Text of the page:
I agree that the metaphor of war/battle/conflict is appropriate in numerous scenarios of arguments.

I took away from the book the (I think) important point that if you have different goals (than fight) but use the word "argument", many people can buy into the (wrong) metaphor and you are now cross purposes.


> Because of this I often make explicit when I converse that I'm engaging in a "collaborative exploration" and not an fight about who is right.

Have you found that successful? One of my big struggles in my social life is that I am quite curious how things are and more often than not my discussion/arguments are interpreted somehow so that I supposedly want to show my "opponent" is wrong. And really, most of the time, who is right and who is wrong is one of the last things crossing my mind.


One great technique for understanding others (and often as a bonus also showing them they don't know what they are talking about) is to simply ask for the mechanism they are describing.

So when someone is in favor of policy X, ask them how X accomplishes the goal they are in favor of -- what is the cause-effect chain.

This (at least according to psychologists' research) usually makes people more cognizant of the gaps in their understanding, and also more receptive to alternative solutions or explanations.


I had the same problem my whole life up until about two years ago. For whatever reason my default mindset was that when I heard something I didn't understand or was curious about, I would explain my understanding and frame that against what I thought was wrong about their understanding. I then expected them to respond in a similar way. To the majority of people this seems confrontational and argumentative, so everyone just thought I was being a know it all jerk.

I changed to only asking questions and/or mirroring back what they said. The change in strategy answers my curiosities and helps people to feel like you are listening to them and care about what they have to say. Hope it helps.


Curiosity requires a degree of comfort in being wrong and confidence in yourself. Unfortunately many people think if they are “wrong” or don’t know something they are stupid and so asking questions makes them feel that they are wrong and thus stupid. Once you empathize with them it’s easier to navigate just as you discovered.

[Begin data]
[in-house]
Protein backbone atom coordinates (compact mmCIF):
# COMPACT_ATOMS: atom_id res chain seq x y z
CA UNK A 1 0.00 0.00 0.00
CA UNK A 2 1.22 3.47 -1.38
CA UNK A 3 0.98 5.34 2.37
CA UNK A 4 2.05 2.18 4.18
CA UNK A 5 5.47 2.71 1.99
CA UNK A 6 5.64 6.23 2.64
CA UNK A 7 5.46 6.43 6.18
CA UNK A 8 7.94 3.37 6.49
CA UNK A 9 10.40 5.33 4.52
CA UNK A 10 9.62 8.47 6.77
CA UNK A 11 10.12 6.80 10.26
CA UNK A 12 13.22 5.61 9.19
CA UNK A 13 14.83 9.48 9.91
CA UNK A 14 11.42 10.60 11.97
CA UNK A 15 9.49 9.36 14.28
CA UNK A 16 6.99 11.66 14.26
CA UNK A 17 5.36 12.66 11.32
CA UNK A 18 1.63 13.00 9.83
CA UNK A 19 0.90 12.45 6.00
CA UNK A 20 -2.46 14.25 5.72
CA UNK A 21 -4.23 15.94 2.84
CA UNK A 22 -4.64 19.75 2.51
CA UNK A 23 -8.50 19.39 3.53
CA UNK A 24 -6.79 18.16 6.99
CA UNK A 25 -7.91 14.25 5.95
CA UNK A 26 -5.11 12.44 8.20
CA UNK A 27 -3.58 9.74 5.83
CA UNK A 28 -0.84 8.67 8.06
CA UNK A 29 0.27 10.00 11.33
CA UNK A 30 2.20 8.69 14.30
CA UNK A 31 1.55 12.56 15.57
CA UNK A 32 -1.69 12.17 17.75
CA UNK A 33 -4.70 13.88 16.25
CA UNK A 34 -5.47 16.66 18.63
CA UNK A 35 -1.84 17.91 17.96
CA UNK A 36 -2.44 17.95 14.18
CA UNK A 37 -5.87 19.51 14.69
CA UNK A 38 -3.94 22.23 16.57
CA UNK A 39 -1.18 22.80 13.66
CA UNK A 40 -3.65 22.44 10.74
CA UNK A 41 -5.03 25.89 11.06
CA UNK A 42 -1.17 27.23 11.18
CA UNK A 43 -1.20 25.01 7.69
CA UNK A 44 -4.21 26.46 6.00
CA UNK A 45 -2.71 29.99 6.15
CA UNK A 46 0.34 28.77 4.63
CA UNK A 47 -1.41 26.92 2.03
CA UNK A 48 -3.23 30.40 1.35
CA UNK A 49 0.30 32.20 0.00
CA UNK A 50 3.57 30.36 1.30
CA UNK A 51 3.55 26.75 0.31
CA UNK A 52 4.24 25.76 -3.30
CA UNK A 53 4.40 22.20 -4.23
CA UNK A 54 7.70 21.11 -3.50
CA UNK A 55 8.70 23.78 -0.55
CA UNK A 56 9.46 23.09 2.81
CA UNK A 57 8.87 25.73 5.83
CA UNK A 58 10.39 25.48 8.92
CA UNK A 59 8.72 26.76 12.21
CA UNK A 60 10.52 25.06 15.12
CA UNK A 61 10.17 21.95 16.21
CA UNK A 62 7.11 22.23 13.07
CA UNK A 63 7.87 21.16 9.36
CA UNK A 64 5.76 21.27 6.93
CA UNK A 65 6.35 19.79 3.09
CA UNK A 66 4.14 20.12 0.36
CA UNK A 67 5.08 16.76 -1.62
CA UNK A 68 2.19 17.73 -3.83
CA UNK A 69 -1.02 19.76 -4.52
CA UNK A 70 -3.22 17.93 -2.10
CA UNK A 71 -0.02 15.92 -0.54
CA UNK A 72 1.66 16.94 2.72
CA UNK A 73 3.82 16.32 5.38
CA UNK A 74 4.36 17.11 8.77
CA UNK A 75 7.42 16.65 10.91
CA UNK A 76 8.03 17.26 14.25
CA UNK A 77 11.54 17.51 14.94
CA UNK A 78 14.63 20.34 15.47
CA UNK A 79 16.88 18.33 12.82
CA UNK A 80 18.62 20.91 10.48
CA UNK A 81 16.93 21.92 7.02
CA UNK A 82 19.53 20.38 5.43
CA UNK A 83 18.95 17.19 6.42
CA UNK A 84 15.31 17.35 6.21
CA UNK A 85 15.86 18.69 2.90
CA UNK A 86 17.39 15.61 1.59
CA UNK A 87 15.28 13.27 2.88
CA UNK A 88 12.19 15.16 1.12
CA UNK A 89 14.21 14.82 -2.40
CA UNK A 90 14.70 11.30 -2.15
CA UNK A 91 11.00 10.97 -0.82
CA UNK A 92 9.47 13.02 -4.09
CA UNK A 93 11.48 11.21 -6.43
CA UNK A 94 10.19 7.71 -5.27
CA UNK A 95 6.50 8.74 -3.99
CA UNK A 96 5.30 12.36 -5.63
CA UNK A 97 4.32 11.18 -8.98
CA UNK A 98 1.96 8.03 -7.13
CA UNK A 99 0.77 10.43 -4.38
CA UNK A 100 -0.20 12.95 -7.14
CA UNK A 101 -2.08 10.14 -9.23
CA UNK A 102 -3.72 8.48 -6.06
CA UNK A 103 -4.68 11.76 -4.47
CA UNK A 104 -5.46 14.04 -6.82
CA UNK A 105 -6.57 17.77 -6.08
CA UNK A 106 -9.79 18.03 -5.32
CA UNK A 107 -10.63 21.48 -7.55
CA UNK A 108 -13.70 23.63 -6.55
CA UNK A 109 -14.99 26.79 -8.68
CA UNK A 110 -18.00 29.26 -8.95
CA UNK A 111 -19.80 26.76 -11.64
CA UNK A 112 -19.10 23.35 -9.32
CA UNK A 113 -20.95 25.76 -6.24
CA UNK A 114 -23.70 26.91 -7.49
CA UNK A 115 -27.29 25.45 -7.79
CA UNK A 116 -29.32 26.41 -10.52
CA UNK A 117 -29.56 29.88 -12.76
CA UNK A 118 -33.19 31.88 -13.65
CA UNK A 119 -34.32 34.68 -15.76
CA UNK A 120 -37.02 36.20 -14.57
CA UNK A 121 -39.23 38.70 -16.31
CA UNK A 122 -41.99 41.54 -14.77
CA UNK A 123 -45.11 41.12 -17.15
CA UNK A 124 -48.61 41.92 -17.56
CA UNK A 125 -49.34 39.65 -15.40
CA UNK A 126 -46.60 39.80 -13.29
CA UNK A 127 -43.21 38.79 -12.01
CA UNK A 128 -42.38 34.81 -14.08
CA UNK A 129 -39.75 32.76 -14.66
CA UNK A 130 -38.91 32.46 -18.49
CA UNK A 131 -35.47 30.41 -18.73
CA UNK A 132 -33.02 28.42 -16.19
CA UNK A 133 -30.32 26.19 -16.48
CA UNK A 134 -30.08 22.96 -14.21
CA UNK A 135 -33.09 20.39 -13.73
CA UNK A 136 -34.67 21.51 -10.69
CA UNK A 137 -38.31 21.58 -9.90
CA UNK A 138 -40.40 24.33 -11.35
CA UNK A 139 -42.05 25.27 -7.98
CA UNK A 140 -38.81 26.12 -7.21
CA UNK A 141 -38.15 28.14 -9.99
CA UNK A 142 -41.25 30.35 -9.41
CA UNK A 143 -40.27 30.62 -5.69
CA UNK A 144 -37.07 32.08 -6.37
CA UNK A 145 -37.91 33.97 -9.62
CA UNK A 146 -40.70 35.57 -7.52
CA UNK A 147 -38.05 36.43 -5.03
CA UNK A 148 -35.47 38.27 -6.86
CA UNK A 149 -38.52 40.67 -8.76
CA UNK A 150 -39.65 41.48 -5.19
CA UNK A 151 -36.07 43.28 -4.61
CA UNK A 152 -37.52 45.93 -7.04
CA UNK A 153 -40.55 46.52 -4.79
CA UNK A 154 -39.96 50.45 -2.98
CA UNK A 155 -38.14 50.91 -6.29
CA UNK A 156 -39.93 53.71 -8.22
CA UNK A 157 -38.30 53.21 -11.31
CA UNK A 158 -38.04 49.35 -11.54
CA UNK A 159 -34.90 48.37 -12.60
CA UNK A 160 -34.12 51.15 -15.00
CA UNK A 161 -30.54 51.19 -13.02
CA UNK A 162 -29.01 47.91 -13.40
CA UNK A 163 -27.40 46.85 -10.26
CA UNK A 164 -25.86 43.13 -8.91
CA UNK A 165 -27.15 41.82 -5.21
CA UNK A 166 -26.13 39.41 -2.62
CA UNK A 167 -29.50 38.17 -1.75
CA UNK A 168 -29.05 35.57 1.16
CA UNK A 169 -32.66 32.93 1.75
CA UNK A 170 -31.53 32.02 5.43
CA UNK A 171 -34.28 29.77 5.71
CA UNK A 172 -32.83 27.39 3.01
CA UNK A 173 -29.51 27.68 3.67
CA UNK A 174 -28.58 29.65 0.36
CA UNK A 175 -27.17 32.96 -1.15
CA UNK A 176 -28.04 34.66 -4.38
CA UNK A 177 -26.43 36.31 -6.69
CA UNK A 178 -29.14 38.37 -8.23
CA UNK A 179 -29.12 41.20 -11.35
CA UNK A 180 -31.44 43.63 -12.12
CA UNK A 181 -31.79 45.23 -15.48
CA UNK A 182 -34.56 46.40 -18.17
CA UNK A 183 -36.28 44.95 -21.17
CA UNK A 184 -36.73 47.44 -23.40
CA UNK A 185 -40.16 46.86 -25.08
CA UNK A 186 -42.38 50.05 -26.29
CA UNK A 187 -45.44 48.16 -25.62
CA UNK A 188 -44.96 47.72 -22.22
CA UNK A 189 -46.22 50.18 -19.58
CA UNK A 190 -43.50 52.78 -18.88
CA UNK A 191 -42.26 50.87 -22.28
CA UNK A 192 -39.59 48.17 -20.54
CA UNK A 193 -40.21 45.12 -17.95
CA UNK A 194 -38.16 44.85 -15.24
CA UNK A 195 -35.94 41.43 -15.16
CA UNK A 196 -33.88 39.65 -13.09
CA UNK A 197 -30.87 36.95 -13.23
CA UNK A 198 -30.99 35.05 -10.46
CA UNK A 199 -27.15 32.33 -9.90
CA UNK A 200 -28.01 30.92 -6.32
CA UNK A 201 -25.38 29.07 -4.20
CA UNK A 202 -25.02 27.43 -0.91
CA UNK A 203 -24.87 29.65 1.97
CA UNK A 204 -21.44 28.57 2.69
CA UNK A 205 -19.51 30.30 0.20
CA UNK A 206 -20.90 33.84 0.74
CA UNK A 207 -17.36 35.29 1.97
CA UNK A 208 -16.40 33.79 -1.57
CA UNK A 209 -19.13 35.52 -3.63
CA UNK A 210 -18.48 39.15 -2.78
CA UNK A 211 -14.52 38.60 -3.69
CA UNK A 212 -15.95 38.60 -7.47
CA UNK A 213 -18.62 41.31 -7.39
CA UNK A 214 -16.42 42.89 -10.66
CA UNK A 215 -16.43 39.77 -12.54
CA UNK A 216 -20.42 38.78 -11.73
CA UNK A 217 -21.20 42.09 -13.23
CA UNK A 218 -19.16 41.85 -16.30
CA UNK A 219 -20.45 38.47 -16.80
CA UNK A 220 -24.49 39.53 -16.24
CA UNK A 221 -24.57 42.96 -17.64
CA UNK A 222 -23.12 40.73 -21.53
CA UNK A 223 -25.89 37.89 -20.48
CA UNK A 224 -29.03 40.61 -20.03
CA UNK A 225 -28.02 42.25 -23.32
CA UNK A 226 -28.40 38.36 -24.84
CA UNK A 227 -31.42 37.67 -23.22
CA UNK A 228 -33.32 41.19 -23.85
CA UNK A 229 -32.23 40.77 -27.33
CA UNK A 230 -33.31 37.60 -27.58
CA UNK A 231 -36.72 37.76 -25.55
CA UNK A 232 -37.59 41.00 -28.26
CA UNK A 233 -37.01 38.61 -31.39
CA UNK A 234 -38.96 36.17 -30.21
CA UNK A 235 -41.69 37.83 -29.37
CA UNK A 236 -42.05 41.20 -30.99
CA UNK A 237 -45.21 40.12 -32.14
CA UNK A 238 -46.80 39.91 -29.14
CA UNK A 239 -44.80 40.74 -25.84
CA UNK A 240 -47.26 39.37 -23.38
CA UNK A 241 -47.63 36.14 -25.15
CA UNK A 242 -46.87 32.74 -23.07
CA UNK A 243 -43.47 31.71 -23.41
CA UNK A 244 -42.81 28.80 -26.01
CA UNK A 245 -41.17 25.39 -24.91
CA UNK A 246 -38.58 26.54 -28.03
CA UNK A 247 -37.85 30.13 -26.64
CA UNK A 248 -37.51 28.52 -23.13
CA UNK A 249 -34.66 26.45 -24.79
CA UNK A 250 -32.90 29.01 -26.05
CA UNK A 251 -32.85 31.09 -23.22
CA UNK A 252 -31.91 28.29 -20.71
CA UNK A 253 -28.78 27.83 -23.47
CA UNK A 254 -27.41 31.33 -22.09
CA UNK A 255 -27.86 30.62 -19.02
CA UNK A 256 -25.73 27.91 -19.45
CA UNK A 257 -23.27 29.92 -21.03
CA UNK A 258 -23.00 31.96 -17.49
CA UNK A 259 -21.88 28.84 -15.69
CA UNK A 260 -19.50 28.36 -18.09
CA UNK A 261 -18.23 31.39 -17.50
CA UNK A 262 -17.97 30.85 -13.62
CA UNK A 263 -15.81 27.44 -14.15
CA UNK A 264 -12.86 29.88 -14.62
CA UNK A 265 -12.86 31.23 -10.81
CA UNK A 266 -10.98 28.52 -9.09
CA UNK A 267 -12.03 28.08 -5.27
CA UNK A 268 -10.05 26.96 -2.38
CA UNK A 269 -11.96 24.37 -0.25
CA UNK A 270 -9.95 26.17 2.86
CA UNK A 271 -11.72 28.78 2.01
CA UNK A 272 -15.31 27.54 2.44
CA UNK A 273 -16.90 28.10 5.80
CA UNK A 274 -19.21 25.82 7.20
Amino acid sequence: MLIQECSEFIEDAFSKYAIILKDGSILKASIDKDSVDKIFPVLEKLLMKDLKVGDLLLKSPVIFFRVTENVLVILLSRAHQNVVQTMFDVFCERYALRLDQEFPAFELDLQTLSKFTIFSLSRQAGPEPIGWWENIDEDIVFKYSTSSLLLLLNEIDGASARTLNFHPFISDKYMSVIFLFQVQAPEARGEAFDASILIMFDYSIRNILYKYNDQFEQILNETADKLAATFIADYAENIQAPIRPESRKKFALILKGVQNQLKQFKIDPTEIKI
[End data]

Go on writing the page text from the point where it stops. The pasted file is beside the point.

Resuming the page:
Perhaps tone and word choice can help here, as well as communicating your pretext. Also, just because you’re curious doesn’t mean others share the same curiosity in the moment… depending on how and what you probe you can be irritating even if that’s not your intention.


I cannot stand Lakoff, having read Don't Think of an Elephant years ago.

No, the reason Americans felt September 11th so deeply isn't because the Twin Towers were "phallic" imagery, nor was it because planes "penetrated" the "vaginal image" of the Pentagon in a "plume of heat."

He seems important to folks who study in the field, so maybe I shouldn't judge him on one book, but I don't get the hype.


I highly recommend Lakoff’s lecture on framing and metaphors in political speech and discourse.

Changed how I listen - to anyone - forever.

https://youtu.be/5f9R9MtkpqM

His framelab podcast is also excellent.


Wow, I meant to write a semi-satirical guide to successful propaganda for a while now. Apparently, people professionally doing propaganda published one for real.

https://www.frameworksinstitute.org/wp-content/uploads/2020/...

"Celebrating 20 years of social science for social change."

You can't make this stuff up. And I bet 90% of people here don't even understand why this slogan is fucked up. The notion that the purpose of science is to produce social change is straight out of Neil Postman's Technopoly (chapter titled Scientism).


Framing is a tool - it can be used for bad or good. You can use it to reframe an explanation in terms that your audience will understand more intuitively, or you can spin bad news to sound either unimportant or positive. For what it's worth, reframing your thoughts is an important practice in improving your mindset, and thus many aspects of mental health.